There are several excellent schools in the Carroll County KY area where you can learn to be a welder. Welding is a popular work choice because you can complete your basic certification in only a few months and be ready to earn a good living. If you enjoy building things and working with your hands and are a very detail-oriented person, then a future in welding may be for you! Welding is one of the few skilled trades where workers can earn a lucrative income with only a high school diploma and technical schooling. Your welding skills and willingness to travel and work in isolated locations are the main factors that determine how much you can earn. Many welders enter the field to take advantage of the opportunities to travel. A wide variety of industries from farming to ship building, and real estate development to pipeline construction, employ a large number of welders. The physical demands of the job include carrying heavy tools, working in confined spaces, and working outdoors in extreme heat or cold. In order to minimize injuries, it is very important for welders to emphasize safety while on the job. A high school diploma, GED or equivalent education, or experience are normally required to enroll in a welder training program. If your high school offers metalwork or welding classes, these are excellent courses to prepare you for a welding diploma program or associates degree.
Carroll County KY has both diploma and associate degree welding programs available. Basic training can be completed in a few weeks, while a comprehensive welding diploma program takes 4-9 months. A 2-year associate degree, called an Associate of Applied Science (A.A.S.) in welding technology will prepare you for work in the welding and metal fabrication industries. Associate degrees require additional general education courses like writing, speaking, math, and social sciences. In addition to having basic welding skills and a strong understanding of the science and theory of welding, associate degree holders can pursue professions in welding industry management, equipment and supply sales, and vocational schools. Welders can also enter the field as apprentices and learn while working. Apprentice welders may work for relatively low wages for many years before gaining enough experience to become fully certified. In many cases welders will secure work after receiving basic training and then return from time to time to complete their instruction in additional processes and specialized applications. Becoming a certified journeyman welder can take from 4-15 years.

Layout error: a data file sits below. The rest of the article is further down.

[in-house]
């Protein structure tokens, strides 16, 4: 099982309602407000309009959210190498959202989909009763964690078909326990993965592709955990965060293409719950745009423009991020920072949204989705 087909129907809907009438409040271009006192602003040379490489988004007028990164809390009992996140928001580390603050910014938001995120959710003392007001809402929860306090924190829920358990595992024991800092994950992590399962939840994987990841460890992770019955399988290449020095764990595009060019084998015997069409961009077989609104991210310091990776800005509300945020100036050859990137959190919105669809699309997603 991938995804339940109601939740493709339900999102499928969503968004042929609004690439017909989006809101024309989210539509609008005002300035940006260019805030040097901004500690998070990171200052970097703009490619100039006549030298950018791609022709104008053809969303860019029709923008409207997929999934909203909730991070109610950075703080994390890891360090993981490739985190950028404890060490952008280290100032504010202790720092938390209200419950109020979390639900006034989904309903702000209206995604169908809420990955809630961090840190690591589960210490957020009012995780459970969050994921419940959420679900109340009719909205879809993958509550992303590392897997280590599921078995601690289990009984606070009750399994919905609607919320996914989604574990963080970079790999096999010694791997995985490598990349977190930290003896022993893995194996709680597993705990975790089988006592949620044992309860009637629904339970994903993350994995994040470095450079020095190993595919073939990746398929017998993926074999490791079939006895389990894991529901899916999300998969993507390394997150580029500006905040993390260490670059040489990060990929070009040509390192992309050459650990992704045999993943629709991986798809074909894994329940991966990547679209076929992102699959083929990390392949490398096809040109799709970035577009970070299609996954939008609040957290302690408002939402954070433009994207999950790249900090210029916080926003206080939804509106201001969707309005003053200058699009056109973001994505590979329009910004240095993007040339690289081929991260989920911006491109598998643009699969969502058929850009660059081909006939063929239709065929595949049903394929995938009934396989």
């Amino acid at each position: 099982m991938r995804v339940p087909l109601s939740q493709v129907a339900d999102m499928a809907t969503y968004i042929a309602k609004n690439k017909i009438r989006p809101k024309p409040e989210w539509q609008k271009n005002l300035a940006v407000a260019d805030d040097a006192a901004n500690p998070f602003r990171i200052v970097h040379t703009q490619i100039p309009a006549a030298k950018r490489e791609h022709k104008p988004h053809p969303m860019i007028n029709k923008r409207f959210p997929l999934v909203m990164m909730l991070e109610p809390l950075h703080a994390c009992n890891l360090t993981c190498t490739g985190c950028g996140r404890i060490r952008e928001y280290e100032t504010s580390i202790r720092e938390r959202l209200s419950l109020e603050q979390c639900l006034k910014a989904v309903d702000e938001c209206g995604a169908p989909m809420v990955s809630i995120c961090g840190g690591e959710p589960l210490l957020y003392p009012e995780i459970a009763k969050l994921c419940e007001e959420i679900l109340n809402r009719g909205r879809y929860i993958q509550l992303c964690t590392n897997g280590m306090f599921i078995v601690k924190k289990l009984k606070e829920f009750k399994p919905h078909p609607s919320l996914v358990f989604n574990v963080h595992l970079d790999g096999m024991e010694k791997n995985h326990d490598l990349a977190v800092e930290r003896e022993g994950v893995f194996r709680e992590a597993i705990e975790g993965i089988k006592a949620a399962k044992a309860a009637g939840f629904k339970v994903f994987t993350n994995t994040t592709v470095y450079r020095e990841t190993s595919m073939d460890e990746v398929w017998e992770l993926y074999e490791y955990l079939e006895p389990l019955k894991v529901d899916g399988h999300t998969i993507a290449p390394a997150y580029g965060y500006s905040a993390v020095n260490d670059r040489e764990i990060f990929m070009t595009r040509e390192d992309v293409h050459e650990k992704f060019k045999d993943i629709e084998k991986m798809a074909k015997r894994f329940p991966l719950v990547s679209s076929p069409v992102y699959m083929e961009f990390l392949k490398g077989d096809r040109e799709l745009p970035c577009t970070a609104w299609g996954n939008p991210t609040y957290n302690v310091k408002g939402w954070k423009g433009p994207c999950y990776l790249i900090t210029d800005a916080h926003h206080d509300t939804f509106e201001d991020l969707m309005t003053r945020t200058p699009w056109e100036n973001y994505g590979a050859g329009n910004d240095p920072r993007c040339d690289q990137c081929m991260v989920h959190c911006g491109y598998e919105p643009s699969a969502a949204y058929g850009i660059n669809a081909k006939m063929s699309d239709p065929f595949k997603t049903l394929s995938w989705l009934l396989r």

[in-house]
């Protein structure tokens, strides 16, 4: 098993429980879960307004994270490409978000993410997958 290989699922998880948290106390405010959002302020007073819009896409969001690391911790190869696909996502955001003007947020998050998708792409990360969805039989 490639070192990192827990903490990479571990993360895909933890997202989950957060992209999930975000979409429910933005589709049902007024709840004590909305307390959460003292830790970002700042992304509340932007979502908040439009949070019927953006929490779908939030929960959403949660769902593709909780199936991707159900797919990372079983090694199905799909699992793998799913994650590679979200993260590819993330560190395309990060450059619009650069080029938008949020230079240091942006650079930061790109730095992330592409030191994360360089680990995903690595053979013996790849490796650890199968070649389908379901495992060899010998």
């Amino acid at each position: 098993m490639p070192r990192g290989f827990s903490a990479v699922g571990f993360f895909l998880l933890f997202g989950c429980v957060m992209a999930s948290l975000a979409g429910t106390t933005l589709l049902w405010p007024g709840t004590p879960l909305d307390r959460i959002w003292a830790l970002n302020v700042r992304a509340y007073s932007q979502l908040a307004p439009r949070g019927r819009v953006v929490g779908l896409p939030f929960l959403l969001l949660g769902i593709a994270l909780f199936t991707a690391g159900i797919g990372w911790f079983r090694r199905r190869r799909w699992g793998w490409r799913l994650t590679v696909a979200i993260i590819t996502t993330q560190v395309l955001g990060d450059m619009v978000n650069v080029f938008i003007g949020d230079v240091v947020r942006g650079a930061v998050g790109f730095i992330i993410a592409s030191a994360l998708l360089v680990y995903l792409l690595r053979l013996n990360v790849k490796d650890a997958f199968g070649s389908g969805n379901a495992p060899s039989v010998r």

Employers will look at your qualifications and experience first, but in many cases will also require you to pass a test specific to the work to be done. Certifications cover the most common welding processes including shielded metal arc welding (SMAW) and others, known as mig, tig, and flux core. For each process there are certifications based on the shape and type of metal, weld type, and the position the welder is in while completing the weld.
Technology and the needs of the welding industry have also created a number of highly-specialized jobs with good wages. Robotic welding machine operator is a highly technical specialty that is becoming increasingly common in pipeline and structural welding. Welding inspectors are certified in the use of non-invasive methods, such as magnetic resonance, x-rays, and ultrasound to assess the strength and porosity of the weld.
Major industries such as automotive repair, shipbuilding, aerospace, and pipeline construction are in constant need of qualified welders. Skilled welders have their pick of industries and location depending on the type of work they like to do, where they want to live and how much they would like to earn. Not many jobs allow as much mobility and flexibility as professional welding, it could very well be the perfect career for you!